I'm glad I'm not Charlie Manuel. He sounds like a broken record, insisting his team will start to hit and finally get a winning streak going that will get him back into the post-season race. But what else can he do?
The alternative is being honest. But being honest means he would have to say something like this.
"Do I think we'll finally start hitting? Not really. I mean let's get real. Look at my lineup. Jimmy Rollins is past his prime. Ryan Howard is past his prime. Michael Young is past his prime. Chase Utley is past his prime. Carlos Ruiz is probably past his prime. Delmon Young is a one-dimensional player. Ben Revere may not have a prime. Dominic Brown is our only hope, although John Mayberry Junior and Kevin Fradnsen and Freddy Galvis all show flashes. But do you really think this is a lineup that can contend? And don't get me started on the pitching. Cole Hamels is good but is having a sub-par year. Clif Lee is excellent. Kyle Kendrick has pitched pretty well...but who is left? No Halladay, they've figured out Pettibone and Lannan isn't going to scare anyone. We can't get the game to Papelbon, Mike Adams has been bad and the rest of the bullpen has been worthless for large stretches. So my answer is...no, I don't think we're going to hit consistently and we don't have a shot at the playoffs. My suggestion is you ask Ruben Amaro Jr. why he left me with this roster."
That is where Charlie Manuel is. No, he's not the greatest manager there is, but he's never going to lay it all out, because then the blame falls at the feet of his boss. It's just too bad he can't tell us how he really feels.
Posted at 8:57am on June 17, 2013 by Big Don Voltz
I also think you said it quite well in terms of why Charlie Manuel isn't saying more. Manuel as any manager be it sports or in the real world, can't blame their boss, because there are two rules in business [which includes both Sports AND Radio as both are businesses] :
Rule #1 The Boss is Always Right.
Rule #2 Even when the Boss is a fathead, an idiot, stupid, ignorant, doesn't know what he/she is doing, etc., see Rule #1.
Mon, Jun 17, 2013 12:10pm
There is more to it than don't criticize the boss. You also do not belittle your product.
Again, let's compare it with the business side of radio. Allan is wraping up his noon newscast. While signing off he says "We've got CBS news at the top of the hour, followed by the Rick Jensen Show. God is that show horrible." You just don't do that!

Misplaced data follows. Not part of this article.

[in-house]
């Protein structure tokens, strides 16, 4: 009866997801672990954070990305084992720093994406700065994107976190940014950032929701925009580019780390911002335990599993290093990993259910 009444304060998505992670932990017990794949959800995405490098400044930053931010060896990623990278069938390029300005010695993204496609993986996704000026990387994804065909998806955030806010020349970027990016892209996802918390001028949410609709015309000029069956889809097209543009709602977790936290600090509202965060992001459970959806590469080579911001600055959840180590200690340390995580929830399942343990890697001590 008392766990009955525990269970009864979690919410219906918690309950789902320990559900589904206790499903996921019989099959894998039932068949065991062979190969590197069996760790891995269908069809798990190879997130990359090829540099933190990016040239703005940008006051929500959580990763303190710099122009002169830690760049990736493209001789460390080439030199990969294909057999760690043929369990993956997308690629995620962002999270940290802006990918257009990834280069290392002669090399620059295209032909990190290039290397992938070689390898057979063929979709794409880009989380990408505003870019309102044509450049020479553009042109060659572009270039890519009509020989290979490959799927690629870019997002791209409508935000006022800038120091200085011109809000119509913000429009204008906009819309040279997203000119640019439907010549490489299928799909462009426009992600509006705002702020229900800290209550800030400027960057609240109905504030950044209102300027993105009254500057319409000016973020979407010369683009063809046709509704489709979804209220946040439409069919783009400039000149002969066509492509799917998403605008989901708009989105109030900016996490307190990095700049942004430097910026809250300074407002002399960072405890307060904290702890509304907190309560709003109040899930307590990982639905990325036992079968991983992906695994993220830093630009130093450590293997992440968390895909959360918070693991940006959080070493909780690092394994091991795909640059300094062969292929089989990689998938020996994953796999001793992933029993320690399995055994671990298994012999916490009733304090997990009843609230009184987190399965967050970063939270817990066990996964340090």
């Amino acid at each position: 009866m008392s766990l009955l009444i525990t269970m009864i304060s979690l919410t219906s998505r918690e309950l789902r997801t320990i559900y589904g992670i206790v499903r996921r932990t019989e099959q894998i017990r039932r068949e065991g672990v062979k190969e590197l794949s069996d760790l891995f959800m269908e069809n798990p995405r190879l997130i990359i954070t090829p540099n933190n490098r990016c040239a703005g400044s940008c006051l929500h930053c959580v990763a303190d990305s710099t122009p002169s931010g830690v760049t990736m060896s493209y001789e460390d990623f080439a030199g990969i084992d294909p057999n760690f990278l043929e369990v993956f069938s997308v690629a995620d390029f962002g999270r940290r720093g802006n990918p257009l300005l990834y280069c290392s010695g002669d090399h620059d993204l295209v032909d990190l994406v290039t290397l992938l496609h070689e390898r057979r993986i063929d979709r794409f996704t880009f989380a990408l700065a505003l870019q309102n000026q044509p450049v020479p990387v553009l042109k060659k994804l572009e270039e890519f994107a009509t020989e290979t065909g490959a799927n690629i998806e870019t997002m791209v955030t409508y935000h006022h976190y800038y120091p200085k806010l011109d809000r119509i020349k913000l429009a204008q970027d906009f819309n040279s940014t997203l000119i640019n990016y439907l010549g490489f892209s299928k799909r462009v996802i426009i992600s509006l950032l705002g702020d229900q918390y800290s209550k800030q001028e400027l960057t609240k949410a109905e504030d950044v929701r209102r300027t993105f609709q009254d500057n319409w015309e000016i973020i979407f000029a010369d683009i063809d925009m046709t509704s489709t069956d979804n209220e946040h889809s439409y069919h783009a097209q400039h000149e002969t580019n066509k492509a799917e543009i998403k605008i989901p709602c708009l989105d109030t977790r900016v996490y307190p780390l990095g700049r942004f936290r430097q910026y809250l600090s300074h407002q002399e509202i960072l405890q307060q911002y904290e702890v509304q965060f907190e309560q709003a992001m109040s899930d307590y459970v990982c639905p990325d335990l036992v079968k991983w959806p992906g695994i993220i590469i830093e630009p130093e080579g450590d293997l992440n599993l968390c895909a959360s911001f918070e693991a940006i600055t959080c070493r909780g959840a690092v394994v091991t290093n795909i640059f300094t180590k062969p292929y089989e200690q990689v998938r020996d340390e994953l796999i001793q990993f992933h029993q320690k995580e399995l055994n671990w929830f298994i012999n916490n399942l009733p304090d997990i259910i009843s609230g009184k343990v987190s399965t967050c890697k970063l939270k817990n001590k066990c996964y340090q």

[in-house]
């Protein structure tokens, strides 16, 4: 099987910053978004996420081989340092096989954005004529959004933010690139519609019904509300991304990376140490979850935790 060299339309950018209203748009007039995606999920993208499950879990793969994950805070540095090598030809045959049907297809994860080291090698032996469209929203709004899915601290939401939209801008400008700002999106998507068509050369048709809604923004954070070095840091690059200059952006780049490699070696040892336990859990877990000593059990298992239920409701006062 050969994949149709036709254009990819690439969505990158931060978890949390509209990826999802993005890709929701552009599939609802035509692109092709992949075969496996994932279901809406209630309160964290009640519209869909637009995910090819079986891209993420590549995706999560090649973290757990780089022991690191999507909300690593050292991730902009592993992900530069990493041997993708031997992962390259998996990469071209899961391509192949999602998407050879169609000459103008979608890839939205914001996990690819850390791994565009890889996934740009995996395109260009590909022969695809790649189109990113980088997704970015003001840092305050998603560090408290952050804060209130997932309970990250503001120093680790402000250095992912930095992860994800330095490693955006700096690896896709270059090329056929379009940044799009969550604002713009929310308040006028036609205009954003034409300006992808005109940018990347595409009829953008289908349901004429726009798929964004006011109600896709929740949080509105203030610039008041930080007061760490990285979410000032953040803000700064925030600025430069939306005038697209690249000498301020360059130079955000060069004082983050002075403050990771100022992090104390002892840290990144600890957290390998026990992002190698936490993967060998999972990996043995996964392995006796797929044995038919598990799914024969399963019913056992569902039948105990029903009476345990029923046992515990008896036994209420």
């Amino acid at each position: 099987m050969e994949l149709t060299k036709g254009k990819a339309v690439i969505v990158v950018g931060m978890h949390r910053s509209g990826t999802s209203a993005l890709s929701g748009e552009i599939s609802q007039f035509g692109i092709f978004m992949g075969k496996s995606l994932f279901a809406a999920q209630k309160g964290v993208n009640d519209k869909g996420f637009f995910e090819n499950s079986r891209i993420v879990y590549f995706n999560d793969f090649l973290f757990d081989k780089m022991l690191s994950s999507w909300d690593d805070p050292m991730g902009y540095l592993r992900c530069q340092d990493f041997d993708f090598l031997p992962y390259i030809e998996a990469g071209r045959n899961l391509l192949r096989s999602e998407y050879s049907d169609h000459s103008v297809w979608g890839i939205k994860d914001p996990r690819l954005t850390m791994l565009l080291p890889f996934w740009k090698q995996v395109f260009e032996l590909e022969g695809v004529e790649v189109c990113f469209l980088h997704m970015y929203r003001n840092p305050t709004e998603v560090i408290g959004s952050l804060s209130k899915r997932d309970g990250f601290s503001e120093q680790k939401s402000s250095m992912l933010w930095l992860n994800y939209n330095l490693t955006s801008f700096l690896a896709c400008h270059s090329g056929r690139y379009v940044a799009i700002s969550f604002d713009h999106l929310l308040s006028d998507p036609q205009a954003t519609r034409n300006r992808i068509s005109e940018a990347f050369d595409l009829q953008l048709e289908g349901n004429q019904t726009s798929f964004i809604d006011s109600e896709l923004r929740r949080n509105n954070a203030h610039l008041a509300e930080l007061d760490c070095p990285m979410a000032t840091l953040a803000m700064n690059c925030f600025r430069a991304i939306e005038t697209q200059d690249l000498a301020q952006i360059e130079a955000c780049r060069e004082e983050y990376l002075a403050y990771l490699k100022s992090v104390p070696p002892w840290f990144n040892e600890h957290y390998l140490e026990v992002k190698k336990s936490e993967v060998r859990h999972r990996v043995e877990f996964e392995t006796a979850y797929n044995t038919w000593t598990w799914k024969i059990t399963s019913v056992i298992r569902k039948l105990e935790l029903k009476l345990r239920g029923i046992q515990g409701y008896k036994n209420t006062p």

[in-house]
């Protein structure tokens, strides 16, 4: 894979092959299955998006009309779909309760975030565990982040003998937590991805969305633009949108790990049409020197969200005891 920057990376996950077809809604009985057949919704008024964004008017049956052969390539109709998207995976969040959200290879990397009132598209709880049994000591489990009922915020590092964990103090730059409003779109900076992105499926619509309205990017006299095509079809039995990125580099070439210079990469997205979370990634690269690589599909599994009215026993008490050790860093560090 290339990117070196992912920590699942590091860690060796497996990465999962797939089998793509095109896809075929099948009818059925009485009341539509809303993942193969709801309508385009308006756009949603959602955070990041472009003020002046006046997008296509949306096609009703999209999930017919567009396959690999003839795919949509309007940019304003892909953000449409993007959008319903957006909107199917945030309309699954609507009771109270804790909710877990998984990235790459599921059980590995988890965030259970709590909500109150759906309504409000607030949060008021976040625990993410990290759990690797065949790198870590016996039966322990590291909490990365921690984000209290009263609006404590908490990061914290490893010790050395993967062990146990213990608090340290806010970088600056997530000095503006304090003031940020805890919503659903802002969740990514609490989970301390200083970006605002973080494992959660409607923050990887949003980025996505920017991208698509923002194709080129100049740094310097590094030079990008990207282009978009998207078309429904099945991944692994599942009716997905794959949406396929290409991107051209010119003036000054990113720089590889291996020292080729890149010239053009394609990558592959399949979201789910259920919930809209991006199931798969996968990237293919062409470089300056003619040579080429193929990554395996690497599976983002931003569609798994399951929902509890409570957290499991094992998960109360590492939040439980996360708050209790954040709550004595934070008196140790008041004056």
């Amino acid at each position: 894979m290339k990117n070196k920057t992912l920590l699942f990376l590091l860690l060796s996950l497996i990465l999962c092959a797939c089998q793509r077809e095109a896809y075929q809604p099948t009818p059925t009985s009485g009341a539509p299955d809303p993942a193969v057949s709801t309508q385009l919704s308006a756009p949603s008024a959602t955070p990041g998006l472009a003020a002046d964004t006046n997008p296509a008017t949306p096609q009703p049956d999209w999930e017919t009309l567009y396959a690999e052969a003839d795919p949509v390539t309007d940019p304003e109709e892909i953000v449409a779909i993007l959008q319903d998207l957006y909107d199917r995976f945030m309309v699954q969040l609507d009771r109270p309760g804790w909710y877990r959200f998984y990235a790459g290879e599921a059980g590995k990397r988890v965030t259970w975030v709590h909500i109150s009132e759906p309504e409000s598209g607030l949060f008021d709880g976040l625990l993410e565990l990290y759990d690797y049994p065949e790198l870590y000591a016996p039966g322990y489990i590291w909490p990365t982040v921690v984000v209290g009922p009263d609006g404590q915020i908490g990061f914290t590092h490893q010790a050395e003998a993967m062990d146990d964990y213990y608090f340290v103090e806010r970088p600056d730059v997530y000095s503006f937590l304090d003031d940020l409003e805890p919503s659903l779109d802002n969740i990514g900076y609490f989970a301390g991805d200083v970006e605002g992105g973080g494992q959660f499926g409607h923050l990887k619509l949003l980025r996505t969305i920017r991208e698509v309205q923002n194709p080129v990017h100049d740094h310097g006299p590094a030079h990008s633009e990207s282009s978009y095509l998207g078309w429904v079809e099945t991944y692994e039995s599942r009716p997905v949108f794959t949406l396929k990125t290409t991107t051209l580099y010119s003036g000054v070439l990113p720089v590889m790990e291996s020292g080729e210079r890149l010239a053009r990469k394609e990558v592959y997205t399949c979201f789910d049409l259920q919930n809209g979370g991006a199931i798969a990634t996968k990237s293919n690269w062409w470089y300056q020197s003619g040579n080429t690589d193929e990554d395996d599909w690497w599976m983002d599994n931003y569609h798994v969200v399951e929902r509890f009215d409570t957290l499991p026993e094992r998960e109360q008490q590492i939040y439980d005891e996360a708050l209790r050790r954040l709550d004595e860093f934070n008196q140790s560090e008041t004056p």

As long as Charlie has been around, he knows his team stinks. He knows they are, at best, an average third-place team. But he can't say it publicly. He wants tickets to be sold, as does everyone in the organization. He has to keep a positive spin on his remarks. Forget truth-in-advertising.
Oh, uh Don. Watch the phrase "broken record." I'm in my 60's so I know what it means. Mike from Delaware and I and played thousands of records on the air and we know what a broken one (scratched) is all about. But few folks under 50 have a clue what it means!
Mike from Delaware
Mon, Jun 17, 2013 1:56pm
JimH: Good point about not bashing your product or the folks paying the bills to support the business [radio again comes to mind]. I remember many a time when working in radio hearing a spot playing during my show [at any of the various stations I worked] and would have loved to have said coming out of the spot break, man was that a load of crap, will people really believe a word that guy just said - haha ! But of course, you aren't being paid to make wise cracks about the advertisers or what they say in their spots either. They buy the airtime and get to say what they want even if the claims are a tad bit "exagerated".
Same applies to the Phillies employees. That must be tough though, trying to put a positive spin day after day when the fans can see or hear the results by watching or listening to their games each night. Good point.
Good point about the broken record comment, comment, comment, comment, comment.
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